- Turkish Airlines - Malaysia Airlines joint flights
- Certificate of honor for Turkish Airlines
- ‘Finest Service’ award from Pakistan
- Turkish Airlines Stuttgart Fame Trip
- New CIP Lounge for Gaziantep Airport
- Turkish Airlines’ flights to China has been increased up to ten a week
- Upgrading now much easier on Turkish Airlines
- In one direction or any direction with Miles&Smiles
- Mile-earning cars in Turkish Airlines - TOFAŞ cooperation
- Relatives of Miles&Smiles members to gain as well
- Göteborg (Sweden) flights get under way
- Flights to Antalya get under way from three destinations in Europe
- Turkish Airlines’ new flight destination: Toronto
- Turkish Airlines decides to purchase new planes
- Turkish Airlines and Turkish Republic of Northern Cyprus sign protocol
- Istanbul Promotional Tour in Addis Ababa
- With AnadoluJet on Istanbul’s Anatolian side...
- AnadoluJet passengers can also fly SunExpress
Article and Photos: ASLI ULUSOY-PANNUTI
Aristotle’s school of philosophy Assos
Secluded among olive trees, the ancient city of Assos, aka Behramkale, has hosted a number of civilizations in its millennia-old history, most notably that of the ancient Greeks. Socrates and Plato are said to have lived and taught here where Aristotle also founded his School of Philosophy.
Our guide points out the statues of saints that gaze at us from one of the three entrances to the famous Cathedral of Notre Dame in the heart of Paris, the setting for Victor Hugo’s immortal work: “Let’s see if you know which one of them strove to spread Christianity through the region which is Turkey today?” One of our group, a gentleman who has been to Antioch, replies: “Saint Paul.” “Bravo!” continues the guide. “And did you know that the town of Assos in Çanakkale is another place he went?”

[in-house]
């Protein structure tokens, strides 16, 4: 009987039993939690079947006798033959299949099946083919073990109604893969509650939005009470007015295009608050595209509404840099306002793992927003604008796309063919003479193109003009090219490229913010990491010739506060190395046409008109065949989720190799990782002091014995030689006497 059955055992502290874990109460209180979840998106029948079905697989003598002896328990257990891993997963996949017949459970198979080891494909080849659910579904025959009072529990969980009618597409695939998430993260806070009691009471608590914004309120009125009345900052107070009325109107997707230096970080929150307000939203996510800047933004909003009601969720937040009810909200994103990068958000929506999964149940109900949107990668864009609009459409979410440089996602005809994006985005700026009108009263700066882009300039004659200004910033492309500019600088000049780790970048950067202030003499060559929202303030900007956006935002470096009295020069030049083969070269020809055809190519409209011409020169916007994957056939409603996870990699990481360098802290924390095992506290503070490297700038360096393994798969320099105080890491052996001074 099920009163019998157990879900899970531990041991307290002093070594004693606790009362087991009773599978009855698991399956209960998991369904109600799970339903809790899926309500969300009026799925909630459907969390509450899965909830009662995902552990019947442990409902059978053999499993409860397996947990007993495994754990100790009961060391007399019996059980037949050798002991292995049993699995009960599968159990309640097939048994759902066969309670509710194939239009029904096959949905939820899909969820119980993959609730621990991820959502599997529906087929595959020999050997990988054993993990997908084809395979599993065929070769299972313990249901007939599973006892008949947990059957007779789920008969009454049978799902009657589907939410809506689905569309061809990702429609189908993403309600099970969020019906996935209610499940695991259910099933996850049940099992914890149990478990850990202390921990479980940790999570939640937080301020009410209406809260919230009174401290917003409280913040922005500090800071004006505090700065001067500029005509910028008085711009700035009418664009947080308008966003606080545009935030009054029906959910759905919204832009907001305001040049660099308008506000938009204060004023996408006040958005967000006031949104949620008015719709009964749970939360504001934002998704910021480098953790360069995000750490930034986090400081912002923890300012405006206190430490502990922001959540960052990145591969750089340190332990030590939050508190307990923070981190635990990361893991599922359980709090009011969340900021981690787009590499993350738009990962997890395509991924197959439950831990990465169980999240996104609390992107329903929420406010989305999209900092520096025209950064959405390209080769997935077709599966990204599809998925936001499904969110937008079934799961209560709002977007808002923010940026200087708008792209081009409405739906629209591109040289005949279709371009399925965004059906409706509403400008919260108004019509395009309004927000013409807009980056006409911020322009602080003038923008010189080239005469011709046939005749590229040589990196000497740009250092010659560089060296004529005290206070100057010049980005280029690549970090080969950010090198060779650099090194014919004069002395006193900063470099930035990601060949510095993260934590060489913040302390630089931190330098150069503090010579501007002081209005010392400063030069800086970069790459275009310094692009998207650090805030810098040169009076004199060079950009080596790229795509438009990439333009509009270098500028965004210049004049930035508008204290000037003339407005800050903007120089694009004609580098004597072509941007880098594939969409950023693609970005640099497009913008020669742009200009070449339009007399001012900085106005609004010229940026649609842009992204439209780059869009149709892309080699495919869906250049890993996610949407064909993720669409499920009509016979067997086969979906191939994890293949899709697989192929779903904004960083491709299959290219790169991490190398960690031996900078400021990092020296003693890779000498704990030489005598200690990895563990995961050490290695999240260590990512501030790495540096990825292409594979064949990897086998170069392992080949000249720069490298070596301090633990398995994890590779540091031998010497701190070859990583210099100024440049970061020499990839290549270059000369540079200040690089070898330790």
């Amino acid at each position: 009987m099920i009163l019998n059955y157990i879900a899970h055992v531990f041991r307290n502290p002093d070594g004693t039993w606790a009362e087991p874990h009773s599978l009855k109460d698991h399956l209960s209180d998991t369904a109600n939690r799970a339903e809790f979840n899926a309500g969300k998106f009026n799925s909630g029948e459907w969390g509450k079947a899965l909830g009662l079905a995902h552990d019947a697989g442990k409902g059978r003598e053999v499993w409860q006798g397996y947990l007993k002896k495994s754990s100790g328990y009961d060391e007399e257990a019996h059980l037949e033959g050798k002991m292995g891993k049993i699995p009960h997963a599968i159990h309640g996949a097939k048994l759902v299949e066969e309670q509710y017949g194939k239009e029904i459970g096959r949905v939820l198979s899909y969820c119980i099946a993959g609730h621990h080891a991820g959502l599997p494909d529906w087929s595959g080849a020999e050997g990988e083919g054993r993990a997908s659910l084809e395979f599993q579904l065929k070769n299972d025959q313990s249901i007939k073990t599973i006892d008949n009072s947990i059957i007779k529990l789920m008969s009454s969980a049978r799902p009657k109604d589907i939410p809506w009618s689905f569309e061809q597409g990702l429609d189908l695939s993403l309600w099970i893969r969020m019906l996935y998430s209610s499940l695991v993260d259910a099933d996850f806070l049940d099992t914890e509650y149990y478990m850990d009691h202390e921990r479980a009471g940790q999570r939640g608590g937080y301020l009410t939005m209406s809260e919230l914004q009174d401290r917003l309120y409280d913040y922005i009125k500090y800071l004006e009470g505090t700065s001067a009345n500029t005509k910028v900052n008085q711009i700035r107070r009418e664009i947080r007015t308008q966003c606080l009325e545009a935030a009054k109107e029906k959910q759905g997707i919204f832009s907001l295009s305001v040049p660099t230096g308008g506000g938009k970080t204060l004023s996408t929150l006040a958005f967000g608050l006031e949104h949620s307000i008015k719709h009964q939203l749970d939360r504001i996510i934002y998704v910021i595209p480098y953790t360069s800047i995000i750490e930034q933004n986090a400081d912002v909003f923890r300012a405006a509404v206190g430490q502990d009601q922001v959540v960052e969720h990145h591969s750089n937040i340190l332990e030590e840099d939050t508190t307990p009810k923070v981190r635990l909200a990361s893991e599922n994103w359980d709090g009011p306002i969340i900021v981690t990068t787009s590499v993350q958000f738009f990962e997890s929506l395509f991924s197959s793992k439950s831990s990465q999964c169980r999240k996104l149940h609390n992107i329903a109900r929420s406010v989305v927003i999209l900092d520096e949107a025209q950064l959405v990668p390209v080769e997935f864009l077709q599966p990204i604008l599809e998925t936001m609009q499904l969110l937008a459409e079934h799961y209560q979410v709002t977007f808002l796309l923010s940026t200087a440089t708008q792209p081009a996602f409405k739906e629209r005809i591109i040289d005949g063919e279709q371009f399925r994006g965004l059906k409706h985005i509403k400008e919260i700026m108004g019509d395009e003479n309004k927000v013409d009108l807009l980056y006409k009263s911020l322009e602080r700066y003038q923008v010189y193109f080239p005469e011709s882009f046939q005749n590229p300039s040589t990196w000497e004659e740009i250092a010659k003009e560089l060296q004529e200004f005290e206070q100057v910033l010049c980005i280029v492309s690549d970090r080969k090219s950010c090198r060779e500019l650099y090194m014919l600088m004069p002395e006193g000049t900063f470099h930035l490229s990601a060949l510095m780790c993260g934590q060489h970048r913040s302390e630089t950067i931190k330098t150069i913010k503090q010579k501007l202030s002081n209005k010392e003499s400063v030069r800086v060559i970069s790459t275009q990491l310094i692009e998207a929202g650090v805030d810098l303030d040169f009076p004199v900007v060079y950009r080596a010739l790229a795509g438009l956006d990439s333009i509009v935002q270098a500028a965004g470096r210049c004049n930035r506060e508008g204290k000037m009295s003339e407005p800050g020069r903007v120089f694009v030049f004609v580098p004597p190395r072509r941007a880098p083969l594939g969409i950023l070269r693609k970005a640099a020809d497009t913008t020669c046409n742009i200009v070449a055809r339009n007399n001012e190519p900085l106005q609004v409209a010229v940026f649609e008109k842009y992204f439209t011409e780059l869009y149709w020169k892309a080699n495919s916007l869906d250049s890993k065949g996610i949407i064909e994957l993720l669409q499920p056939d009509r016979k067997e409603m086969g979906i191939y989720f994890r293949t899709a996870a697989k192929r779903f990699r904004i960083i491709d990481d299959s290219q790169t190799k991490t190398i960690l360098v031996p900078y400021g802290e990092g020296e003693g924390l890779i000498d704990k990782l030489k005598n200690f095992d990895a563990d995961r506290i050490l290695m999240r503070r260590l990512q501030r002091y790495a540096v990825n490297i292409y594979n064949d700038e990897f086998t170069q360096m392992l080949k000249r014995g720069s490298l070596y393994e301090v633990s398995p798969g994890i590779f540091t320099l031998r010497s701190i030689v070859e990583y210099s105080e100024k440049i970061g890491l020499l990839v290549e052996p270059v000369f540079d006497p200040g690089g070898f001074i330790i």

No, I didn’t know that.
Assos greeted us with first azure, then grey, then almost pitch black clouds followed by a torrential downpour on an otherwise sunny, lemonade-scented spring day. What all does this small, unassuming village of fewer than a thousand inhabitants harbor in its bosom. What a plethora of stories it has to tell.
Records of the first settlement at Assos date back to the second millennium B.C. The Greek city meanwhile was founded by colonists from the island of Lesbos in the 7th century B.C. Aristotle, the father of Greek philosophy, is said to have lived in the area and Socrates and Plato to have taught here in this region which later came under occupation by the Persians and the Lydians and then was incorporated into the Athenian League in the 5th century B.C. Coming first under the rule of the Kingdom of Pergamum and then under Roman rule, Assos in 1330 did not escape the notice of the emir of Karasi or, immediately afterwards, of Orhan Bey, one of the founders of the newly emergent Ottoman dynasty.
Who could resist?
How is it possible to resist the appeal of this tiny village perched 235 meters high on a volcanic hill with a bird’s-eye view of the Gulf of Edremit and the Aegean beyond, as far as the eye can see? Like artifacts in a virtual open air museum today, the stone houses, the Temple of Athena, the theater, the necropolis, and then, from a much more recent past, our own, a 14th-century bridge, the mosque of Murad Hüdavendigar and so much more are positively dizzying in their attractiveness and appeal.
The first archaeological excavations got under way in Assos in 1881, conducted by an American team. They are the ones who discovered the temple, the ancient theater and some of the graves on the necropolis. Unfortunately, that monuments can be seen today in the Paris Louvre and the Boston Museum of Fine Arts, where relief-carved blocks of stone from the Temple of Athena, said to have been ‘gifted’ by Sultan Mahmut II, are on exhibit. The majority of the stones are believed to have been loaded onto ships and brought to Istanbul where they were used in the construction of the quay at Tophane. Some of the stones